Distinction should be made between children who are depressed and who are naturally inclined to moodiness. If you are not sure which it is, try getting them into a happy memories mode. An unhappy preteen or teen will be only too glad to revisit the happy hours of his life, but a depressed one won’t. They are far ore likely to grow yet more irritated, stating that those days were gone. Likewise, a child with depression doesn’t believe in happiness in future.

What Are the Depressive Factors for Children?

Situations that can bring on juvenile depression are as follows:

  • trouble in the family
  • bullying
  • any kind of abuse, including emotional
  • depression or similar issues coming down in the family

A single traumatic event can result in depression, if strong enough emotionally – a death or a divorce in the family, serious conflicts at school with teachers or pals.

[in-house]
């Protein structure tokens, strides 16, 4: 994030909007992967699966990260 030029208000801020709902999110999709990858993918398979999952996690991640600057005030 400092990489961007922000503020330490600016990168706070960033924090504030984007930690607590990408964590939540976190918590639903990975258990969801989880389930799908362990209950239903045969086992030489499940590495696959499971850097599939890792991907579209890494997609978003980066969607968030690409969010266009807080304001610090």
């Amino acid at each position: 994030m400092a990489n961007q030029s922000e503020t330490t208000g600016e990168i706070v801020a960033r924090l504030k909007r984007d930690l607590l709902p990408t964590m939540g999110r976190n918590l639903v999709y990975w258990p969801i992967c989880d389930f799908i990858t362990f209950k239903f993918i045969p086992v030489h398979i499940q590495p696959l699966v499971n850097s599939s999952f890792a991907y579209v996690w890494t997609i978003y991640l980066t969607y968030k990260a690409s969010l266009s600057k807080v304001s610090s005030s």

Sometimes difficult events overlap, pushing the child over the edge – especially those who are susceptible to depressive bouts.

If you detected depression in the child

Once you have strongly suspected depression, first of all talk to the child. Get him or her to tell you what has gone wrong and what makes them feel this way. While you may regard the problem as a trifling one, never show it and treat it as it were serious. The main thing is that the event, however small it might be, causes great disturbance.

Should the child refuse to converse, just tell them that you care for what is happening to them and they can always turn to you when they need support. Remind them that they can always talk to other people they trust, no matter who this person is – a friend or a relative.

It goes for you too – approach other trustworthy people who your kid may be open with, not forgetting the other parent. Visit the school and find out what the child’s teachers have to say.